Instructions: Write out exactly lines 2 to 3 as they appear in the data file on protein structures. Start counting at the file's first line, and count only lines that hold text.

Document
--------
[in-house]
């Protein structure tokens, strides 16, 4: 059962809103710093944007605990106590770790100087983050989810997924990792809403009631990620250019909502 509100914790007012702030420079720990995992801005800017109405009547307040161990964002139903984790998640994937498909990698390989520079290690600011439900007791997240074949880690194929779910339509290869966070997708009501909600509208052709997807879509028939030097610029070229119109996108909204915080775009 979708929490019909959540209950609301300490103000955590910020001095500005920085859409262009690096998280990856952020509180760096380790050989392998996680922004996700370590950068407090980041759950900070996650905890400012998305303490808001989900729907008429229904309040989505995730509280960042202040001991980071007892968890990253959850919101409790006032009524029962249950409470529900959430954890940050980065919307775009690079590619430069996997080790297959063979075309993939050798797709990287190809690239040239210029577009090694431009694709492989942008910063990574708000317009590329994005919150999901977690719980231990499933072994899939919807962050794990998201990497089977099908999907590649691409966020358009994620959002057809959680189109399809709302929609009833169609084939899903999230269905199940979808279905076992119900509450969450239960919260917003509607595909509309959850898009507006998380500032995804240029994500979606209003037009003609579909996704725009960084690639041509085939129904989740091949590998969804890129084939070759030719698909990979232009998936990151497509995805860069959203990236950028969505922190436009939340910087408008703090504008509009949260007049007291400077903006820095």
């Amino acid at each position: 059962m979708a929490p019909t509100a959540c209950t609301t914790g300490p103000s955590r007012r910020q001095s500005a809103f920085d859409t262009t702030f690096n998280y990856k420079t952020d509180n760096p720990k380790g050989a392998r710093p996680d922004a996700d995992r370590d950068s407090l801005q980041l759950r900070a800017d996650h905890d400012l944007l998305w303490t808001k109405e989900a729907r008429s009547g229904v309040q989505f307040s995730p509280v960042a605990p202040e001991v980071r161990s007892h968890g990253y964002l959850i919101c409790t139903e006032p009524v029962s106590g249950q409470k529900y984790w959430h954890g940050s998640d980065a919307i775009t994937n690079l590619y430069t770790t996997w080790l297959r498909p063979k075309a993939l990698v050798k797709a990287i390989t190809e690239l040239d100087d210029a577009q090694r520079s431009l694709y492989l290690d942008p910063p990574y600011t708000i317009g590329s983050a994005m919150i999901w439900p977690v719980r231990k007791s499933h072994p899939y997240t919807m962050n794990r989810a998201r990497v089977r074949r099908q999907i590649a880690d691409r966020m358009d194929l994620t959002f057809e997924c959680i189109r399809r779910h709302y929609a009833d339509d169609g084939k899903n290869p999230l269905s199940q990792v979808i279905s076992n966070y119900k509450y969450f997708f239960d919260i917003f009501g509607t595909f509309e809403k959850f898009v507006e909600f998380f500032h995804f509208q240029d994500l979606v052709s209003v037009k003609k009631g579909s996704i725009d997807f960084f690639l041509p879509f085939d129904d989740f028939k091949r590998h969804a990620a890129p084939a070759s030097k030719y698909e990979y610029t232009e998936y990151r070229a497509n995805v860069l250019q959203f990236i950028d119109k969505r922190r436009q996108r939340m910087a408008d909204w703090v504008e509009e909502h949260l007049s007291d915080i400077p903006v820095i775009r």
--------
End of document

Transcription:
């Protein structure tokens, strides 16, 4: 059962809103710093944007605990106590770790100087983050989810997924990792809403009631990620250019909502 509100914790007012702030420079720990995992801005800017109405009547307040161990964002139903984790998640994937498909990698390989520079290690600011439900007791997240074949880690194929779910339509290869966070997708009501909600509208052709997807879509028939030097610029070229119109996108909204915080775009 979708929490019909959540209950609301300490103000955590910020001095500005920085859409262009690096998280990856952020509180760096380790050989392998996680922004996700370590950068407090980041759950900070996650905890400012998305303490808001989900729907008429229904309040989505995730509280960042202040001991980071007892968890990253959850919101409790006032009524029962249950409470529900959430954890940050980065919307775009690079590619430069996997080790297959063979075309993939050798797709990287190809690239040239210029577009090694431009694709492989942008910063990574708000317009590329994005919150999901977690719980231990499933072994899939919807962050794990998201990497089977099908999907590649691409966020358009994620959002057809959680189109399809709302929609009833169609084939899903999230269905199940979808279905076992119900509450969450239960919260917003509607595909509309959850898009507006998380500032995804240029994500979606209003037009003609579909996704725009960084690639041509085939129904989740091949590998969804890129084939070759030719698909990979232009998936990151497509995805860069959203990236950028969505922190436009939340910087408008703090504008509009949260007049007291400077903006820095």
């Amino acid at each position: 059962m979708a929490p019909t509100a959540c209950t609301t914790g300490p103000s955590r007012r910020q001095s500005a809103f920085d859409t262009t702030f690096n998280y990856k420079t952020d509180n760096p720990k380790g050989a392998r710093p996680d922004a996700d995992r370590d950068s407090l801005q980041l759950r900070a800017d996650h905890d400012l944007l998305w303490t808001k109405e989900a729907r008429s009547g229904v309040q989505f307040s995730p509280v960042a605990p202040e001991v980071r161990s007892h968890g990253y964002l959850i919101c409790t139903e006032p009524v029962s106590g249950q409470k529900y984790w959430h954890g940050s998640d980065a919307i775009t994937n690079l590619y430069t770790t996997w080790l297959r498909p063979k075309a993939l990698v050798k797709a990287i390989t190809e690239l040239d100087d210029a577009q090694r520079s431009l694709y492989l290690d942008p910063p990574y600011t708000i317009g590329s983050a994005m919150i999901w439900p977690v719980r231990k007791s499933h072994p899939y997240t919807m962050n794990r989810a998201r990497v089977r074949r099908q999907i590649a880690d691409r966020m358009d194929l994620t959002f057809e997924c959680i189109r399809r779910h709302y929609a009833d339509d169609g084939k899903n290869p999230l269905s199940q990792v979808i279905s076992n966070y119900k509450y969450f997708f239960d919260i917003f009501g509607t595909f509309e809403k959850f898009v507006e909600f998380f500032h995804f509208q240029d994500l979606v052709s209003v037009k003609k009631g579909s996704i725009d997807f960084f690639l041509p879509f085939d129904d989740f028939k091949r590998h969804a990620a890129p084939a070759s030097k030719y698909e990979y610029t232009e998936y990151r070229a497509n995805v860069l250019q959203f990236i950028d119109k969505r922190r436009q996108r939340m910087a408008d909204w703090v504008e509009e909502h949260l007049s007291d915080i400077p903006v820095i775009r």